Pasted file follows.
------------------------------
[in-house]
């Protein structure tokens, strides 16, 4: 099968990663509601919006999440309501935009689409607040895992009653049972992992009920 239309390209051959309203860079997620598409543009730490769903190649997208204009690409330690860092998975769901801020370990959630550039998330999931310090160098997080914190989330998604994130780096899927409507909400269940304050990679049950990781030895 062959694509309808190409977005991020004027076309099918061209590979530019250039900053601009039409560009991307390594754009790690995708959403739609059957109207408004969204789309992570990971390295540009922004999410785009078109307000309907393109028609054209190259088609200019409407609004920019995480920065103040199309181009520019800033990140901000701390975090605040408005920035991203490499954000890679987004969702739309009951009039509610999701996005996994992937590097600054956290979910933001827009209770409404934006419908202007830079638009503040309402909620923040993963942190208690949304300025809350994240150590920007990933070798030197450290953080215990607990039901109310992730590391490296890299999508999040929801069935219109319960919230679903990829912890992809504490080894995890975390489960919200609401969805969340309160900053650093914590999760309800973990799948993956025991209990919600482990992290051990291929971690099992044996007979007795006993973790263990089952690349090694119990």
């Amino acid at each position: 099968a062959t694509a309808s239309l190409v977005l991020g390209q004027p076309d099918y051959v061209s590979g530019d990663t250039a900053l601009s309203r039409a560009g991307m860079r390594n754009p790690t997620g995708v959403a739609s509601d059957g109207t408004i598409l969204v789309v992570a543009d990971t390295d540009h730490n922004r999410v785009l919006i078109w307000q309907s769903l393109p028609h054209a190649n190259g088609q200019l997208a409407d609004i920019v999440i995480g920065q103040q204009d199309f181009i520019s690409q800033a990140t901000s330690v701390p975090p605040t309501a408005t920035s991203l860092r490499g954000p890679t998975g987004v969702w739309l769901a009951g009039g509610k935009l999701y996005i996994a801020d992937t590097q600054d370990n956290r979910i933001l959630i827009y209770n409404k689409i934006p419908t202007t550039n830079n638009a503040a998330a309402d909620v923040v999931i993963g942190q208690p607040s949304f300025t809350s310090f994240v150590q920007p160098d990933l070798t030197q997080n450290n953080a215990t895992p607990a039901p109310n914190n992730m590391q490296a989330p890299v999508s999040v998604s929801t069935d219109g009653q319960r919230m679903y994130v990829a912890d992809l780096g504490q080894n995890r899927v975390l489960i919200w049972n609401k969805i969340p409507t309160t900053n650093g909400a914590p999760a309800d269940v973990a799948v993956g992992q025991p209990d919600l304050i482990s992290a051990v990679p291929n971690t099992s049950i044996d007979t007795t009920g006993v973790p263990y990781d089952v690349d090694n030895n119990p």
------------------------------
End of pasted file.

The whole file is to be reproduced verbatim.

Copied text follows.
[in-house]
């Protein structure tokens, strides 16, 4: 099968990663509601919006999440309501935009689409607040895992009653049972992992009920 239309390209051959309203860079997620598409543009730490769903190649997208204009690409330690860092998975769901801020370990959630550039998330999931310090160098997080914190989330998604994130780096899927409507909400269940304050990679049950990781030895 062959694509309808190409977005991020004027076309099918061209590979530019250039900053601009039409560009991307390594754009790690995708959403739609059957109207408004969204789309992570990971390295540009922004999410785009078109307000309907393109028609054209190259088609200019409407609004920019995480920065103040199309181009520019800033990140901000701390975090605040408005920035991203490499954000890679987004969702739309009951009039509610999701996005996994992937590097600054956290979910933001827009209770409404934006419908202007830079638009503040309402909620923040993963942190208690949304300025809350994240150590920007990933070798030197450290953080215990607990039901109310992730590391490296890299999508999040929801069935219109319960919230679903990829912890992809504490080894995890975390489960919200609401969805969340309160900053650093914590999760309800973990799948993956025991209990919600482990992290051990291929971690099992044996007979007795006993973790263990089952690349090694119990």
């Amino acid at each position: 099968a062959t694509a309808s239309l190409v977005l991020g390209q004027p076309d099918y051959v061209s590979g530019d990663t250039a900053l601009s309203r039409a560009g991307m860079r390594n754009p790690t997620g995708v959403a739609s509601d059957g109207t408004i598409l969204v789309v992570a543009d990971t390295d540009h730490n922004r999410v785009l919006i078109w307000q309907s769903l393109p028609h054209a190649n190259g088609q200019l997208a409407d609004i920019v999440i995480g920065q103040q204009d199309f181009i520019s690409q800033a990140t901000s330690v701390p975090p605040t309501a408005t920035s991203l860092r490499g954000p890679t998975g987004v969702w739309l769901a009951g009039g509610k935009l999701y996005i996994a801020d992937t590097q600054d370990n956290r979910i933001l959630i827009y209770n409404k689409i934006p419908t202007t550039n830079n638009a503040a998330a309402d909620v923040v999931i993963g942190q208690p607040s949304f300025t809350s310090f994240v150590q920007p160098d990933l070798t030197q997080n450290n953080a215990t895992p607990a039901p109310n914190n992730m590391q490296a989330p890299v999508s999040v998604s929801t069935d219109g009653q319960r919230m679903y994130v990829a912890d992809l780096g504490q080894n995890r899927v975390l489960i919200w049972n609401k969805i969340p409507t309160t900053n650093g909400a914590p999760a309800d269940v973990a799948v993956g992992q025991p209990d919600l304050i482990s992290a051990v990679p291929n971690t099992s049950i044996d007979t007795t009920g006993v973790p263990y990781d089952v690349d090694n030895n119990p």